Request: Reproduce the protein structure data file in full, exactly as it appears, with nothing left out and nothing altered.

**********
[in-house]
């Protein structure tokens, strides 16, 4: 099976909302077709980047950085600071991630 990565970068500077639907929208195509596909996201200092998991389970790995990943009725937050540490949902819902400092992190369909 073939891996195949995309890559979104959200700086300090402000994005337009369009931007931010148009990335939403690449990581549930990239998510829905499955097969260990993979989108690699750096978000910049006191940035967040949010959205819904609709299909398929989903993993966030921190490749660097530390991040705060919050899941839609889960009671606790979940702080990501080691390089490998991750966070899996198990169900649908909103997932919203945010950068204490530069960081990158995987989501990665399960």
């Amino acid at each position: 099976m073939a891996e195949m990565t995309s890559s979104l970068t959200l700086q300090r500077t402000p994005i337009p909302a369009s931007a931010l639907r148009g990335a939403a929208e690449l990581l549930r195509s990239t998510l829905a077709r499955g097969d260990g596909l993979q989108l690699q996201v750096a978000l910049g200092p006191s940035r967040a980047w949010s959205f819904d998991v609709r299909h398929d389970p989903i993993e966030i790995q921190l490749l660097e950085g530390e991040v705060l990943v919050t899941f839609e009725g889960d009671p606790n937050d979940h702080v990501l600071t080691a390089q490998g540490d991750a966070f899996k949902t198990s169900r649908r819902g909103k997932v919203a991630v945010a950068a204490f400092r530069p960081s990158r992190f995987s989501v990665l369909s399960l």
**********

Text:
[in-house]
């Protein structure tokens, strides 16, 4: 099976909302077709980047950085600071991630 990565970068500077639907929208195509596909996201200092998991389970790995990943009725937050540490949902819902400092992190369909 073939891996195949995309890559979104959200700086300090402000994005337009369009931007931010148009990335939403690449990581549930990239998510829905499955097969260990993979989108690699750096978000910049006191940035967040949010959205819904609709299909398929989903993993966030921190490749660097530390991040705060919050899941839609889960009671606790979940702080990501080691390089490998991750966070899996198990169900649908909103997932919203945010950068204490530069960081990158995987989501990665399960």
């Amino acid at each position: 099976m073939a891996e195949m990565t995309s890559s979104l970068t959200l700086q300090r500077t402000p994005i337009p909302a369009s931007a931010l639907r148009g990335a939403a929208e690449l990581l549930r195509s990239t998510l829905a077709r499955g097969d260990g596909l993979q989108l690699q996201v750096a978000l910049g200092p006191s940035r967040a980047w949010s959205f819904d998991v609709r299909h398929d389970p989903i993993e966030i790995q921190l490749l660097e950085g530390e991040v705060l990943v919050t899941f839609e009725g889960d009671p606790n937050d979940h702080v990501l600071t080691a390089q490998g540490d991750a966070f899996k949902t198990s169900r649908r819902g909103k997932v919203a991630v945010a950068a204490f400092r530069p960081s990158r992190f995987s989501v990665l369909s399960l």